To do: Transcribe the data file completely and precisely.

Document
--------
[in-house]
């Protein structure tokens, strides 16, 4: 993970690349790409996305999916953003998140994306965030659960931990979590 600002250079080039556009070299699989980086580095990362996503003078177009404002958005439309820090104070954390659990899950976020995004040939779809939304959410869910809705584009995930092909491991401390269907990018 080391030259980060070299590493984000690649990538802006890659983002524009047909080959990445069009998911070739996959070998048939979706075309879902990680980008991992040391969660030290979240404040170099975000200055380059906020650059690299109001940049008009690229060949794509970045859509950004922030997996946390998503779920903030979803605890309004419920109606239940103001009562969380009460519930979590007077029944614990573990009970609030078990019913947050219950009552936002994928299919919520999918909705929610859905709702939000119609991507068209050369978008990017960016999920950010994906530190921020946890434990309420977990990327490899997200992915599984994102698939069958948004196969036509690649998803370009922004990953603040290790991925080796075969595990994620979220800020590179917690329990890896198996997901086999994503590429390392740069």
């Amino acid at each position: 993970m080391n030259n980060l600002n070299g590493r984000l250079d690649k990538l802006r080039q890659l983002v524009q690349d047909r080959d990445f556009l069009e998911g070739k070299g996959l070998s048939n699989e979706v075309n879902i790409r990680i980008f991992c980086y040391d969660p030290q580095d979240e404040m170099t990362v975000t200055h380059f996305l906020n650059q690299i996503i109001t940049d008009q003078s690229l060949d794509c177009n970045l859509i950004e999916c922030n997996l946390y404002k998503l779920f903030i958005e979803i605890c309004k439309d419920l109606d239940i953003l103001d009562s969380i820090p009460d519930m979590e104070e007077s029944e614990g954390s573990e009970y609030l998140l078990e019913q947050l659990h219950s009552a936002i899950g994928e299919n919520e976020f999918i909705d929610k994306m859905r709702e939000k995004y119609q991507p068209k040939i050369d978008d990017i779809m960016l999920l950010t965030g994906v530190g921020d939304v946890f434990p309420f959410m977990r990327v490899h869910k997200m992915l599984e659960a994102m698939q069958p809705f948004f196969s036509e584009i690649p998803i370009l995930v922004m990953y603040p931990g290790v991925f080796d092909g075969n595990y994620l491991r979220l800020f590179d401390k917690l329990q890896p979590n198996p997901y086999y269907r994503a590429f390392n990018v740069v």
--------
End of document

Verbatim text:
[in-house]
């Protein structure tokens, strides 16, 4: 993970690349790409996305999916953003998140994306965030659960931990979590 600002250079080039556009070299699989980086580095990362996503003078177009404002958005439309820090104070954390659990899950976020995004040939779809939304959410869910809705584009995930092909491991401390269907990018 080391030259980060070299590493984000690649990538802006890659983002524009047909080959990445069009998911070739996959070998048939979706075309879902990680980008991992040391969660030290979240404040170099975000200055380059906020650059690299109001940049008009690229060949794509970045859509950004922030997996946390998503779920903030979803605890309004419920109606239940103001009562969380009460519930979590007077029944614990573990009970609030078990019913947050219950009552936002994928299919919520999918909705929610859905709702939000119609991507068209050369978008990017960016999920950010994906530190921020946890434990309420977990990327490899997200992915599984994102698939069958948004196969036509690649998803370009922004990953603040290790991925080796075969595990994620979220800020590179917690329990890896198996997901086999994503590429390392740069």
């Amino acid at each position: 993970m080391n030259n980060l600002n070299g590493r984000l250079d690649k990538l802006r080039q890659l983002v524009q690349d047909r080959d990445f556009l069009e998911g070739k070299g996959l070998s048939n699989e979706v075309n879902i790409r990680i980008f991992c980086y040391d969660p030290q580095d979240e404040m170099t990362v975000t200055h380059f996305l906020n650059q690299i996503i109001t940049d008009q003078s690229l060949d794509c177009n970045l859509i950004e999916c922030n997996l946390y404002k998503l779920f903030i958005e979803i605890c309004k439309d419920l109606d239940i953003l103001d009562s969380i820090p009460d519930m979590e104070e007077s029944e614990g954390s573990e009970y609030l998140l078990e019913q947050l659990h219950s009552a936002i899950g994928e299919n919520e976020f999918i909705d929610k994306m859905r709702e939000k995004y119609q991507p068209k040939i050369d978008d990017i779809m960016l999920l950010t965030g994906v530190g921020d939304v946890f434990p309420f959410m977990r990327v490899h869910k997200m992915l599984e659960a994102m698939q069958p809705f948004f196969s036509e584009i690649p998803i370009l995930v922004m990953y603040p931990g290790v991925f080796d092909g075969n595990y994620l491991r979220l800020f590179d401390k917690l329990q890896p979590n198996p997901y086999y269907r994503a590429f390392n990018v740069v």